|Immune Drug May Fight Crohn's Disease|
Its success points to a new mechanism driving the illness
WEDNESDAY, May 25 (HealthDay News) -- A drug called immune factor GM-CSF stimulates a specific part of the immune system and could help improve Crohn's disease symptoms, according to researchers.
Reporting in the May 26 issue of the New England Journal of Medicine, a multi-center team of American researchers tracked the nearly two-month outcomes of 94 Crohn's patients given daily injections of the drug.
They report that GM-CSF significantly lowered Crohn's symptoms and boosted patients' quality of life.
The results support the theory that Crohn's could result from defects in the body's first line of immune defense, rather than the current belief that it is primarily caused by an excessive immune response.
Crohn's is a chronic inflammatory bowel disease that usually affects the small intestine.
"We've proposed that the inflammation that occurs with Crohn's is actually secondary to an earlier problem," study author Dr. Joshua Korzenik, co-director of the Crohn's and Colitis Center at Massachusetts General Hospital, explained in a prepared statement.
"We believe there is a defect with the gastrointestinal innate immune system, a group of cells that stop any microbes from entering the body. If normal intestinal bacteria are not controlled by the innate immune system, a compensatory secondary inflammation could produce the symptoms of Crohn's," Korzenik said.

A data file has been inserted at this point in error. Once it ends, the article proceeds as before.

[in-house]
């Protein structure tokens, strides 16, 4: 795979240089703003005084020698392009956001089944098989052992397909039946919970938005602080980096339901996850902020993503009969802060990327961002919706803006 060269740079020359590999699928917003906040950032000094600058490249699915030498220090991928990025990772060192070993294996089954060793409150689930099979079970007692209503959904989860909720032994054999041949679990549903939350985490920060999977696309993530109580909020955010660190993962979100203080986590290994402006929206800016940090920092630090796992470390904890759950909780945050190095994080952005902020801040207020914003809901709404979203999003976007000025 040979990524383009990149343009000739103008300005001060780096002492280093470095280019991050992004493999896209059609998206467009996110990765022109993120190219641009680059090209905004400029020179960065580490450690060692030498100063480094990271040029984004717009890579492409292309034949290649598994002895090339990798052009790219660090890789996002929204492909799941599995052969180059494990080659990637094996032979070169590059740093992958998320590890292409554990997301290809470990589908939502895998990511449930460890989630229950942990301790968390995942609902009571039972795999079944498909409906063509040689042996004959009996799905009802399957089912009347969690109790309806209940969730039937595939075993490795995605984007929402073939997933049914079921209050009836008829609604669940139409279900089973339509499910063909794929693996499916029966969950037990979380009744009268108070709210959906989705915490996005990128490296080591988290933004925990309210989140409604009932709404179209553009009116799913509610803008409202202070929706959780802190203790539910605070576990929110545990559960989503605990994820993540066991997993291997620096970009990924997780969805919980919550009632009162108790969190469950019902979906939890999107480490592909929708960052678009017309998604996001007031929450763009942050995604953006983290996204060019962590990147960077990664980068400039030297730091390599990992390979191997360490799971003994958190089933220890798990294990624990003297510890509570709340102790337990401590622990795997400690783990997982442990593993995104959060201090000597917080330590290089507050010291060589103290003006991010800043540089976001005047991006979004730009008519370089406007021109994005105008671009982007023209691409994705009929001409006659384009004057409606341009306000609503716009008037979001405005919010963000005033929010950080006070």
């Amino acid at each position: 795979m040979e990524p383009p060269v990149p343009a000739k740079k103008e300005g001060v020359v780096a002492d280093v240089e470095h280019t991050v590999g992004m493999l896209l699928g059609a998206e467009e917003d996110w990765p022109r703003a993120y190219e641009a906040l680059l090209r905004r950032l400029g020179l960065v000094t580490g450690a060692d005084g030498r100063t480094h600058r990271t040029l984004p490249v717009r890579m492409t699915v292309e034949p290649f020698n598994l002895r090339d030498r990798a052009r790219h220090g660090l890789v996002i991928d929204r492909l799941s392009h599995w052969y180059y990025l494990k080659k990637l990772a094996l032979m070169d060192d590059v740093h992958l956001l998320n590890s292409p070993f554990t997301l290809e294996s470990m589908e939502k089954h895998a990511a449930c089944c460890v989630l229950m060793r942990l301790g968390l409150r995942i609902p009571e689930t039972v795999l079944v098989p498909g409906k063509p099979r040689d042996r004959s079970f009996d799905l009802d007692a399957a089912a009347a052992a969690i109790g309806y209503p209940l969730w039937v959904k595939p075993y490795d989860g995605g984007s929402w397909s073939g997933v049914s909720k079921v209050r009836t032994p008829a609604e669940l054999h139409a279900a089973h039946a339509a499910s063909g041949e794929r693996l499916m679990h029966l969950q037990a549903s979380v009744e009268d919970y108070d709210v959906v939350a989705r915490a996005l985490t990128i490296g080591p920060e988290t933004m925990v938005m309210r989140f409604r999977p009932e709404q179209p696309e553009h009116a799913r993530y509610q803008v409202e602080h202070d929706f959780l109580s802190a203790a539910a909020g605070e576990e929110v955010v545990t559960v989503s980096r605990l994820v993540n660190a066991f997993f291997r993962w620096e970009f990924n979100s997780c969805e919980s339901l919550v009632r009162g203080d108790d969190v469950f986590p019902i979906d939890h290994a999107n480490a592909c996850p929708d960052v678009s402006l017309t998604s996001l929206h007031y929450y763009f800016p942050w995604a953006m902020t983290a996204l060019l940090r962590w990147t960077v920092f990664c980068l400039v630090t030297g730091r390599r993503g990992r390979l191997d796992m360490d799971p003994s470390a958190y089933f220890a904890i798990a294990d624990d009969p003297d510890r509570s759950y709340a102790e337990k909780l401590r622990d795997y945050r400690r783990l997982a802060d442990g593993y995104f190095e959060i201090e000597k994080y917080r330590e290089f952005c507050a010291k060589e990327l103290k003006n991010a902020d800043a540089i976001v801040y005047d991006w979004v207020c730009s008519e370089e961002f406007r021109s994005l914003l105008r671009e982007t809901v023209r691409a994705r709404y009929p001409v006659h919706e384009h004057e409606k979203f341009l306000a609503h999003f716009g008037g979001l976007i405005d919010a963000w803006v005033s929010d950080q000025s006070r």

"We're encouraged that these results support this new understanding of Crohn's and hope they will lead to a new treatment option for the disease," he said. "We're working with other institutions to conduct the larger-scale studies that would be needed to apply for FDA approval for this use of GM-CSF."
This study received funding from Berlex Inc. which makes the form of GM-CSF used in this research.
Doctors currently use GM-CSF to restore bone marrow function in patients undergoing chemotherapy.
The Crohn's & Colitis Foundation of American has more about Crohn's disease.
Copyright © 2002 ScoutNews, LLC. All rights reserved.
SOURCE: Massachusetts General Hospital, news release, May 25, 2005